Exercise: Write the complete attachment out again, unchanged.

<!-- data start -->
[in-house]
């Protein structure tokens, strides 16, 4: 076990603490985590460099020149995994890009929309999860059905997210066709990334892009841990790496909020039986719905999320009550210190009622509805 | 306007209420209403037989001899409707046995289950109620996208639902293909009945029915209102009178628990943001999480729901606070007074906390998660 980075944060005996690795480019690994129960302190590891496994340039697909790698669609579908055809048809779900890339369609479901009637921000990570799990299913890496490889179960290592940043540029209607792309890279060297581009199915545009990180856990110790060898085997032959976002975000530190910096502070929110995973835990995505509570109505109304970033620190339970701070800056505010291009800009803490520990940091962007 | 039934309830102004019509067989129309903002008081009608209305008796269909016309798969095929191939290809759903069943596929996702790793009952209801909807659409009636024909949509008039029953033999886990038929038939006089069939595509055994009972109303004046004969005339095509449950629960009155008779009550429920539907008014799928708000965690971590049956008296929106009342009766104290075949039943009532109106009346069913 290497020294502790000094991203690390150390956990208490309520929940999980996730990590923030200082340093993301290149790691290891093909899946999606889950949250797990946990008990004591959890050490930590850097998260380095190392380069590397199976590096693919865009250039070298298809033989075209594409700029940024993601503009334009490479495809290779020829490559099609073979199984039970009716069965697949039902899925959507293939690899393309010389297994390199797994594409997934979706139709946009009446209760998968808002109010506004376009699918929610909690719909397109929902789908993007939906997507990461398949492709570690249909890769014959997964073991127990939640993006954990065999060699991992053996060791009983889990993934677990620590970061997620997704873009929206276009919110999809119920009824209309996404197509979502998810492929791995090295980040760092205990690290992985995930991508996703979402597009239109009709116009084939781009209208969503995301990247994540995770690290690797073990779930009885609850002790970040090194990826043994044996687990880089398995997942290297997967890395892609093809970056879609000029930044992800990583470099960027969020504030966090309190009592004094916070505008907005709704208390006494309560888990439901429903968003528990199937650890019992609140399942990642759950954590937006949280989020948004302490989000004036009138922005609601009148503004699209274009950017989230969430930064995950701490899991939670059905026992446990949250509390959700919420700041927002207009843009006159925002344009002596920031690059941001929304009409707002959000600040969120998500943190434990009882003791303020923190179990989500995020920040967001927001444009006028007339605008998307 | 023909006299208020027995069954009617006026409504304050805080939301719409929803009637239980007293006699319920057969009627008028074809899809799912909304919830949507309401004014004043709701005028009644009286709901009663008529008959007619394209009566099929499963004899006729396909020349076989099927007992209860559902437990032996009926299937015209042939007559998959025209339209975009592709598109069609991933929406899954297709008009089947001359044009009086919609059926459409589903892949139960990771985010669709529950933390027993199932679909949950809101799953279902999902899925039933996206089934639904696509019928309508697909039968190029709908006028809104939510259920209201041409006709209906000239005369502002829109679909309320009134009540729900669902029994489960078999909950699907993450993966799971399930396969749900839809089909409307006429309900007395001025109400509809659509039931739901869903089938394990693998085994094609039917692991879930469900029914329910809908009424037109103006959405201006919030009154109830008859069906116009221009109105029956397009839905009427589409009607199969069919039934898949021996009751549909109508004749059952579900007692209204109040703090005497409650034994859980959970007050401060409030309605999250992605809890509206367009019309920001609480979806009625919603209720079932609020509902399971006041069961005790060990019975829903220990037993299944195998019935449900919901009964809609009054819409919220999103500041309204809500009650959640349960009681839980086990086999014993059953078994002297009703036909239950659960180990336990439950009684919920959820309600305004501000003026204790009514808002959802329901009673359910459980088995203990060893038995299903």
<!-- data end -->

[in-house]
């Protein structure tokens, strides 16, 4: 076990603490985590460099020149995994890009929309999860059905997210066709990334892009841990790496909020039986719905999320009550210190009622509805 | 306007209420209403037989001899409707046995289950109620996208639902293909009945029915209102009178628990943001999480729901606070007074906390998660 980075944060005996690795480019690994129960302190590891496994340039697909790698669609579908055809048809779900890339369609479901009637921000990570799990299913890496490889179960290592940043540029209607792309890279060297581009199915545009990180856990110790060898085997032959976002975000530190910096502070929110995973835990995505509570109505109304970033620190339970701070800056505010291009800009803490520990940091962007 | 039934309830102004019509067989129309903002008081009608209305008796269909016309798969095929191939290809759903069943596929996702790793009952209801909807659409009636024909949509008039029953033999886990038929038939006089069939595509055994009972109303004046004969005339095509449950629960009155008779009550429920539907008014799928708000965690971590049956008296929106009342009766104290075949039943009532109106009346069913 290497020294502790000094991203690390150390956990208490309520929940999980996730990590923030200082340093993301290149790691290891093909899946999606889950949250797990946990008990004591959890050490930590850097998260380095190392380069590397199976590096693919865009250039070298298809033989075209594409700029940024993601503009334009490479495809290779020829490559099609073979199984039970009716069965697949039902899925959507293939690899393309010389297994390199797994594409997934979706139709946009009446209760998968808002109010506004376009699918929610909690719909397109929902789908993007939906997507990461398949492709570690249909890769014959997964073991127990939640993006954990065999060699991992053996060791009983889990993934677990620590970061997620997704873009929206276009919110999809119920009824209309996404197509979502998810492929791995090295980040760092205990690290992985995930991508996703979402597009239109009709116009084939781009209208969503995301990247994540995770690290690797073990779930009885609850002790970040090194990826043994044996687990880089398995997942290297997967890395892609093809970056879609000029930044992800990583470099960027969020504030966090309190009592004094916070505008907005709704208390006494309560888990439901429903968003528990199937650890019992609140399942990642759950954590937006949280989020948004302490989000004036009138922005609601009148503004699209274009950017989230969430930064995950701490899991939670059905026992446990949250509390959700919420700041927002207009843009006159925002344009002596920031690059941001929304009409707002959000600040969120998500943190434990009882003791303020923190179990989500995020920040967001927001444009006028007339605008998307 | 023909006299208020027995069954009617006026409504304050805080939301719409929803009637239980007293006699319920057969009627008028074809899809799912909304919830949507309401004014004043709701005028009644009286709901009663008529008959007619394209009566099929499963004899006729396909020349076989099927007992209860559902437990032996009926299937015209042939007559998959025209339209975009592709598109069609991933929406899954297709008009089947001359044009009086919609059926459409589903892949139960990771985010669709529950933390027993199932679909949950809101799953279902999902899925039933996206089934639904696509019928309508697909039968190029709908006028809104939510259920209201041409006709209906000239005369502002829109679909309320009134009540729900669902029994489960078999909950699907993450993966799971399930396969749900839809089909409307006429309900007395001025109400509809659509039931739901869903089938394990693998085994094609039917692991879930469900029914329910809908009424037109103006959405201006919030009154109830008859069906116009221009109105029956397009839905009427589409009607199969069919039934898949021996009751549909109508004749059952579900007692209204109040703090005497409650034994859980959970007050401060409030309605999250992605809890509206367009019309920001609480979806009625919603209720079932609020509902399971006041069961005790060990019975829903220990037993299944195998019935449900919901009964809609009054819409919220999103500041309204809500009650959640349960009681839980086990086999014993059953078994002297009703036909239950659960180990336990439950009684919920959820309600305004501000003026204790009514808002959802329901009673359910459980088995203990060893038995299903």